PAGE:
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Africa: New Dawn for SA Trade With Africa

The 1st of January 2021 marked the start of South African firms trading under the African Continental Free Trade Agreement and with the United Kingdom under the Southern African Customs Union (SACU) Mozambique-UK Economic Partnership Agreement.

“South Africa has put in place the legal and administrative processes for preferential trade under the African Continental Free Trade Area (AfCFTA) on 1 January 2021, in line with the decision by the 13th Extra-Ordinary Session of the Assembly on the AfCFTA on 5 December 2020 to start trading under the AfCFTA. [This is] on the basis of legally implementable and reciprocal Tariff Schedules and Concessions, with agreed Rules of Origin,” said the Department of Trade, Industry and Competition (dtic).

The historic AfCFTA Agreement has been signed by 54 of the 55 African Union (AU) member States, and 34 countries have already deposited their instruments of ratification to the AU Commission and have become State Parties.

The current State Parties are Angola, Burkina Faso, Cameroon, Central African Republic, Chad, Côte d’Ivoire, Congo, Djibouti, Egypt, Eswatini, Ethiopia, Equatorial Guinea, Gabon, The Gambia, Ghana, Guinea, Kenya, Lesotho, Mali, Mauritania, Mauritius, Namibia, Niger, Nigeria, Rwanda, Saharawi Arab Democratic Republic, Sao Tome and Principe, Senegal, Sierra Leone, South Africa, Togo, Tunisia, Uganda and Zimbabwe.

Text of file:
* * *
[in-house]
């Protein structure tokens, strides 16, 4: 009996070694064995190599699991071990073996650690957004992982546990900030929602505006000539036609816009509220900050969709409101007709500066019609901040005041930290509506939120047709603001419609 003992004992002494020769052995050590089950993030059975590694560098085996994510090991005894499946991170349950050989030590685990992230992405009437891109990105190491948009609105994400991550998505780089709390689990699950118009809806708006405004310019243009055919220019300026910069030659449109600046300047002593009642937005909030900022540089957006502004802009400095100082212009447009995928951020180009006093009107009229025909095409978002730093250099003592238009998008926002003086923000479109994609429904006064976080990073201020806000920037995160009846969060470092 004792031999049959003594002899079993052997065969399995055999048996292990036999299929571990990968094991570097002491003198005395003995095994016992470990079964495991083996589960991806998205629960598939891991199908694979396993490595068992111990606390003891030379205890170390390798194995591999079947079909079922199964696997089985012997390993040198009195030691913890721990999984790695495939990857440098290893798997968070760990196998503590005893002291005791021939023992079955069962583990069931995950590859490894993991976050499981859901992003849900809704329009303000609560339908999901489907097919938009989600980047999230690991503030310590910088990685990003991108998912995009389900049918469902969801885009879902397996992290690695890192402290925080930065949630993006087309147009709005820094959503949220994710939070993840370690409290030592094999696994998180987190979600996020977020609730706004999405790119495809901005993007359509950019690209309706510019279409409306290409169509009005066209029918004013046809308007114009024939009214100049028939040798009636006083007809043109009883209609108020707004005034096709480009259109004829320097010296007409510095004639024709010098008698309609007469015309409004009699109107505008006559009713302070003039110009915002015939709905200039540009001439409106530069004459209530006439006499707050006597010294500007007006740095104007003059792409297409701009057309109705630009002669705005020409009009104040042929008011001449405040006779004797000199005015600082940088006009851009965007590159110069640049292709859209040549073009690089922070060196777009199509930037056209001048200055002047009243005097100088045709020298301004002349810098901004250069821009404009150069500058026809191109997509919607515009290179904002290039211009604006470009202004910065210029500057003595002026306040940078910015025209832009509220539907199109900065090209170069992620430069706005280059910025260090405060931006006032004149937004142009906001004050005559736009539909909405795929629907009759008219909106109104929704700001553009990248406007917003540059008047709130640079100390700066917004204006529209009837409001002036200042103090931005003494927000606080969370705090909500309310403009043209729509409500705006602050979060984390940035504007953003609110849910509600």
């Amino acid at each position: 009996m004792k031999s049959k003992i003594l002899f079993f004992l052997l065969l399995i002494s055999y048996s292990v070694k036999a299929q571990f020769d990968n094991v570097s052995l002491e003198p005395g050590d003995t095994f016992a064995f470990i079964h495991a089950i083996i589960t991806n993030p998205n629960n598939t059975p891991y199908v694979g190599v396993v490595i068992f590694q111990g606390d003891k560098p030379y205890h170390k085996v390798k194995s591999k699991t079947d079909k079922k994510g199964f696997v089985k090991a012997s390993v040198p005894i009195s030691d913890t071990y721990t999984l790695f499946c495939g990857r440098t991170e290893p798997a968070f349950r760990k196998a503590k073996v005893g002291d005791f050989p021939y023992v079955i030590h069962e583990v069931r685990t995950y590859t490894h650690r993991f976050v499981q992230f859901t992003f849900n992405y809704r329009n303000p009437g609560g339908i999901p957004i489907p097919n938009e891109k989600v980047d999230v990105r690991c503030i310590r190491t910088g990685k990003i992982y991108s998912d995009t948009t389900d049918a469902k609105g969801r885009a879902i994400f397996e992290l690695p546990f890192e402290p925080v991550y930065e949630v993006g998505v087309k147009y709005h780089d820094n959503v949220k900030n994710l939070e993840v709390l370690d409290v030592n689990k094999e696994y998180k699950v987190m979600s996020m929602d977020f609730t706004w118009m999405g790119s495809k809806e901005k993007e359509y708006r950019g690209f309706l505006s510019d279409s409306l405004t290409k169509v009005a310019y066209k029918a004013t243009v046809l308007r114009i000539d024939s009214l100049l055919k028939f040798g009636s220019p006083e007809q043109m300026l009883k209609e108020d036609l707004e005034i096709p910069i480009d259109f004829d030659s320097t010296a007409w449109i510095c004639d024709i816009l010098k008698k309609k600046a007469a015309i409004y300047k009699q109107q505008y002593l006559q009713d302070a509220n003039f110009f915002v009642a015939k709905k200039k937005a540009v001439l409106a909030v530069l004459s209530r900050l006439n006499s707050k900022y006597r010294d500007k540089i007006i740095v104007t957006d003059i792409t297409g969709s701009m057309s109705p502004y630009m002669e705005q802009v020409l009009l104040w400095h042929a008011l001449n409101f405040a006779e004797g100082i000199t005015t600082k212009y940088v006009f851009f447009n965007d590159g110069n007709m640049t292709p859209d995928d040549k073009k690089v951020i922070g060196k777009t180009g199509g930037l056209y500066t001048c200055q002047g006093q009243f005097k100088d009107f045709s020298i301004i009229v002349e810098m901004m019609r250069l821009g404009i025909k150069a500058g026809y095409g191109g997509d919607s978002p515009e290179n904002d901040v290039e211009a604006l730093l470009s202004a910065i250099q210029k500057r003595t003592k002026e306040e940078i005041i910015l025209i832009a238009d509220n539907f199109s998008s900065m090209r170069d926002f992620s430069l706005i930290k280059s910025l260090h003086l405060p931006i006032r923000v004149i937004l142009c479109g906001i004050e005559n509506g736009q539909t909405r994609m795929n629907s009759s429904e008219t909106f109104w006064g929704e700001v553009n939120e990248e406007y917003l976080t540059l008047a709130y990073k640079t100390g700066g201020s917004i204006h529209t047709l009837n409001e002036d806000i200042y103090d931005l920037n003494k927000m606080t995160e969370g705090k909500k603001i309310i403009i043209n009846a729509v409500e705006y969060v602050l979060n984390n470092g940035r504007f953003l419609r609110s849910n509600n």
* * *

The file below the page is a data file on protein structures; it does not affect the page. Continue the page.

A number of the signatory countries have begun to put the domestic administrative arrangements in place to enable trading under the new terms. These should be progressively expanded within the next few months.

In addition, trade for local firms with the UK commenced on 1 January under the new Economic Partnership Agreement between six southern African countries and the UK, replacing the European Union partnership terms for the UK market that were in place until 31 December 2020.

Meanwhile, dtic Minister Ebrahim Patel has called on South African farmers and manufacturers to gear up for the new opportunities in export markets.

“Trade with the rest of the continent is a critical source of output and jobs growth. African countries recognise that industrialisation is critical to the development of the continent. The new agreement will take some time to be fully operational but has the potential to be transformative for Africa, breaking our dependence on a neo-colonial pattern of trade that characterised trade.

“Our continent exports raw materials and imports finished goods, with substantial value added in the process,” said Patel.